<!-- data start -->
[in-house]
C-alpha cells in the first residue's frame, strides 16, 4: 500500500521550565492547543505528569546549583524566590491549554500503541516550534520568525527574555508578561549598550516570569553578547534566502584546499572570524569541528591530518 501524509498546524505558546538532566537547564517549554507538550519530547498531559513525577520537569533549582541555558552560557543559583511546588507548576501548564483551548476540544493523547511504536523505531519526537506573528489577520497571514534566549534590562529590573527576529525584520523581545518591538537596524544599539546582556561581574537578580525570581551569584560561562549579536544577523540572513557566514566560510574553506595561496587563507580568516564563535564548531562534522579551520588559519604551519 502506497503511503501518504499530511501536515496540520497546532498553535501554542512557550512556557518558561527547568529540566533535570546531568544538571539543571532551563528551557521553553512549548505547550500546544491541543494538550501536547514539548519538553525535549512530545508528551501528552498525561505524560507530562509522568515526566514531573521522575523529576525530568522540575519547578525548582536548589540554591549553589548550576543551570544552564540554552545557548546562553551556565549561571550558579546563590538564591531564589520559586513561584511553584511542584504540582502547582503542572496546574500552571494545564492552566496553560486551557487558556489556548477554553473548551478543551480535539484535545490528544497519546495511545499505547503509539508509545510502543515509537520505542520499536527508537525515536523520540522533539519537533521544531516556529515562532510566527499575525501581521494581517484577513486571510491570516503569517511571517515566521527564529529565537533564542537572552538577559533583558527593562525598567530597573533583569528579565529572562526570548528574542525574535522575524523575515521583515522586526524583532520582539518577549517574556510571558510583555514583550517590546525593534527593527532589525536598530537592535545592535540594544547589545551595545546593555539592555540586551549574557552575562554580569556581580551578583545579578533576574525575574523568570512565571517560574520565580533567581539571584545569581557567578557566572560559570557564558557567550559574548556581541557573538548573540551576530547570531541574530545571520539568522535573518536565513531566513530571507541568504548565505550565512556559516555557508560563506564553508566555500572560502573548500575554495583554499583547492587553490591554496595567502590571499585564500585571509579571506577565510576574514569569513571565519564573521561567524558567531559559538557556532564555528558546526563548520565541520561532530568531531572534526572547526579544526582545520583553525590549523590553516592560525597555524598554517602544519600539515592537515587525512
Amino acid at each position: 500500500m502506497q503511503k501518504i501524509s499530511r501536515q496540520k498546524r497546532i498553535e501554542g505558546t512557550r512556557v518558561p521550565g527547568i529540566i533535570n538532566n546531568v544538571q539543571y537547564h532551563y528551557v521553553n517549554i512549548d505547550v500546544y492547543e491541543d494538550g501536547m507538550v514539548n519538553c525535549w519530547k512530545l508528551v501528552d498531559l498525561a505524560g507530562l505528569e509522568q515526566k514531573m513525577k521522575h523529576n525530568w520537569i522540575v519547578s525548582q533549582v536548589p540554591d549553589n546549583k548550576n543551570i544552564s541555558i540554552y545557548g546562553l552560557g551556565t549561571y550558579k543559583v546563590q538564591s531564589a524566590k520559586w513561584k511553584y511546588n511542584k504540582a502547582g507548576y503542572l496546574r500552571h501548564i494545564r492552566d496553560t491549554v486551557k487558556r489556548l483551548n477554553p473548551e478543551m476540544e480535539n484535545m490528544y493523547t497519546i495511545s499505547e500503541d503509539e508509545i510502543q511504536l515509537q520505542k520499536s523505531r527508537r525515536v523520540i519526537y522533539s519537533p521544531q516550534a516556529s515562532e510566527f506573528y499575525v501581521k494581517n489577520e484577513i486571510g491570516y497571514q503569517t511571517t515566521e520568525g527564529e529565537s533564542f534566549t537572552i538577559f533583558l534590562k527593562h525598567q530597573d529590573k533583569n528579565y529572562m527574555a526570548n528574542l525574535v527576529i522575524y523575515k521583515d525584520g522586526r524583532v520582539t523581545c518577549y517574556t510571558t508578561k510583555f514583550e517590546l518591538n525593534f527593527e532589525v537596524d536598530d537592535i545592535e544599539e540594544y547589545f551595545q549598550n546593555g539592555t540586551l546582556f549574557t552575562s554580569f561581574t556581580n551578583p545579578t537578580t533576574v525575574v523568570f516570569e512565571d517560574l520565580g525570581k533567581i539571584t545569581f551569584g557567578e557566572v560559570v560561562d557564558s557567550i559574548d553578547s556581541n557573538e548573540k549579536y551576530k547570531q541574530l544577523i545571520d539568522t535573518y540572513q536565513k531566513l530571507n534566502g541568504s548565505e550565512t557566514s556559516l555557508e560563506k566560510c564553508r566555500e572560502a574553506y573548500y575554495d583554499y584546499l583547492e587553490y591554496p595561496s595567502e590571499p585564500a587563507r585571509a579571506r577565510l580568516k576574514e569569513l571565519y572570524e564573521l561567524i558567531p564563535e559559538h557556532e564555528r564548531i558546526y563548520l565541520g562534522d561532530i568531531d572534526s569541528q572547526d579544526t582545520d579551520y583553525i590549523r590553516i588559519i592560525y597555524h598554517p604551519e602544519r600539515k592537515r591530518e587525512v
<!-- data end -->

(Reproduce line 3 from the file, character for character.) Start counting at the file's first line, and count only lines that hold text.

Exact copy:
Amino acid at each position: 500500500m502506497q503511503k501518504i501524509s499530511r501536515q496540520k498546524r497546532i498553535e501554542g505558546t512557550r512556557v518558561p521550565g527547568i529540566i533535570n538532566n546531568v544538571q539543571y537547564h532551563y528551557v521553553n517549554i512549548d505547550v500546544y492547543e491541543d494538550g501536547m507538550v514539548n519538553c525535549w519530547k512530545l508528551v501528552d498531559l498525561a505524560g507530562l505528569e509522568q515526566k514531573m513525577k521522575h523529576n525530568w520537569i522540575v519547578s525548582q533549582v536548589p540554591d549553589n546549583k548550576n543551570i544552564s541555558i540554552y545557548g546562553l552560557g551556565t549561571y550558579k543559583v546563590q538564591s531564589a524566590k520559586w513561584k511553584y511546588n511542584k504540582a502547582g507548576y503542572l496546574r500552571h501548564i494545564r492552566d496553560t491549554v486551557k487558556r489556548l483551548n477554553p473548551e478543551m476540544e480535539n484535545m490528544y493523547t497519546i495511545s499505547e500503541d503509539e508509545i510502543q511504536l515509537q520505542k520499536s523505531r527508537r525515536v523520540i519526537y522533539s519537533p521544531q516550534a516556529s515562532e510566527f506573528y499575525v501581521k494581517n489577520e484577513i486571510g491570516y497571514q503569517t511571517t515566521e520568525g527564529e529565537s533564542f534566549t537572552i538577559f533583558l534590562k527593562h525598567q530597573d529590573k533583569n528579565y529572562m527574555a526570548n528574542l525574535v527576529i522575524y523575515k521583515d525584520g522586526r524583532v520582539t523581545c518577549y517574556t510571558t508578561k510583555f514583550e517590546l518591538n525593534f527593527e532589525v537596524d536598530d537592535i545592535e544599539e540594544y547589545f551595545q549598550n546593555g539592555t540586551l546582556f549574557t552575562s554580569f561581574t556581580n551578583p545579578t537578580t533576574v525575574v523568570f516570569e512565571d517560574l520565580g525570581k533567581i539571584t545569581f551569584g557567578e557566572v560559570v560561562d557564558s557567550i559574548d553578547s556581541n557573538e548573540k549579536y551576530k547570531q541574530l544577523i545571520d539568522t535573518y540572513q536565513k531566513l530571507n534566502g541568504s548565505e550565512t557566514s556559516l555557508e560563506k566560510c564553508r566555500e572560502a574553506y573548500y575554495d583554499y584546499l583547492e587553490y591554496p595561496s595567502e590571499p585564500a587563507r585571509a579571506r577565510l580568516k576574514e569569513l571565519y572570524e564573521l561567524i558567531p564563535e559559538h557556532e564555528r564548531i558546526y563548520l565541520g562534522d561532530i568531531d572534526s569541528q572547526d579544526t582545520d579551520y583553525i590549523r590553516i588559519i592560525y597555524h598554517p604551519e602544519r600539515k592537515r591530518e587525512v